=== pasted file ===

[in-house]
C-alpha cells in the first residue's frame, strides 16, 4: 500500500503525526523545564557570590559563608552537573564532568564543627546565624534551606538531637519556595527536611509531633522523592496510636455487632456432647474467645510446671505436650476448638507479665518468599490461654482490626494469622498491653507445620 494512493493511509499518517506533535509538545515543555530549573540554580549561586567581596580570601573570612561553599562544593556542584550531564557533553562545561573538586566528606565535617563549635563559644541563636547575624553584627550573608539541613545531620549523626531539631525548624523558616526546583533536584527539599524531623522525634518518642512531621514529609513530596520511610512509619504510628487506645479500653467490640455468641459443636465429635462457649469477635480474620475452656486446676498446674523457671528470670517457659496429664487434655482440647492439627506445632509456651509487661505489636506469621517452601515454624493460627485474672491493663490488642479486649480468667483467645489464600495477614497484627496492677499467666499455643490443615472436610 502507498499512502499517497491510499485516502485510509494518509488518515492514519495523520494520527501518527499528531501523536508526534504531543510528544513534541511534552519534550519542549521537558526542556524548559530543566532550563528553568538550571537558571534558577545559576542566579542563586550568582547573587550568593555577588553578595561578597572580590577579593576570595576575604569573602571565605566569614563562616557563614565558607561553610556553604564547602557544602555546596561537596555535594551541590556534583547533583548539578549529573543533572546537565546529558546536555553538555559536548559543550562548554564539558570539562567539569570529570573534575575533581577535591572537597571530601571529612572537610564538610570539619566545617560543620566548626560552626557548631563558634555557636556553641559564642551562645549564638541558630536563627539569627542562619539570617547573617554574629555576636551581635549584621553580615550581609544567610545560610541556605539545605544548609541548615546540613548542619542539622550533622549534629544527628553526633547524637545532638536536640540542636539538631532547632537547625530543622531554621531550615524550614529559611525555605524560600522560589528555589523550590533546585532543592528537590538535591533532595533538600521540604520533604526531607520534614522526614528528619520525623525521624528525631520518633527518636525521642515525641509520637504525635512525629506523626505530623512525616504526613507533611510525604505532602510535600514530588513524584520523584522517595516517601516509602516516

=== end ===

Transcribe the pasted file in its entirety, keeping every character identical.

[in-house]
C-alpha cells in the first residue's frame, strides 16, 4: 500500500503525526523545564557570590559563608552537573564532568564543627546565624534551606538531637519556595527536611509531633522523592496510636455487632456432647474467645510446671505436650476448638507479665518468599490461654482490626494469622498491653507445620 494512493493511509499518517506533535509538545515543555530549573540554580549561586567581596580570601573570612561553599562544593556542584550531564557533553562545561573538586566528606565535617563549635563559644541563636547575624553584627550573608539541613545531620549523626531539631525548624523558616526546583533536584527539599524531623522525634518518642512531621514529609513530596520511610512509619504510628487506645479500653467490640455468641459443636465429635462457649469477635480474620475452656486446676498446674523457671528470670517457659496429664487434655482440647492439627506445632509456651509487661505489636506469621517452601515454624493460627485474672491493663490488642479486649480468667483467645489464600495477614497484627496492677499467666499455643490443615472436610 502507498499512502499517497491510499485516502485510509494518509488518515492514519495523520494520527501518527499528531501523536508526534504531543510528544513534541511534552519534550519542549521537558526542556524548559530543566532550563528553568538550571537558571534558577545559576542566579542563586550568582547573587550568593555577588553578595561578597572580590577579593576570595576575604569573602571565605566569614563562616557563614565558607561553610556553604564547602557544602555546596561537596555535594551541590556534583547533583548539578549529573543533572546537565546529558546536555553538555559536548559543550562548554564539558570539562567539569570529570573534575575533581577535591572537597571530601571529612572537610564538610570539619566545617560543620566548626560552626557548631563558634555557636556553641559564642551562645549564638541558630536563627539569627542562619539570617547573617554574629555576636551581635549584621553580615550581609544567610545560610541556605539545605544548609541548615546540613548542619542539622550533622549534629544527628553526633547524637545532638536536640540542636539538631532547632537547625530543622531554621531550615524550614529559611525555605524560600522560589528555589523550590533546585532543592528537590538535591533532595533538600521540604520533604526531607520534614522526614528528619520525623525521624528525631520518633527518636525521642515525641509520637504525635512525629506523626505530623512525616504526613507533611510525604505532602510535600514530588513524584520523584522517595516517601516509602516516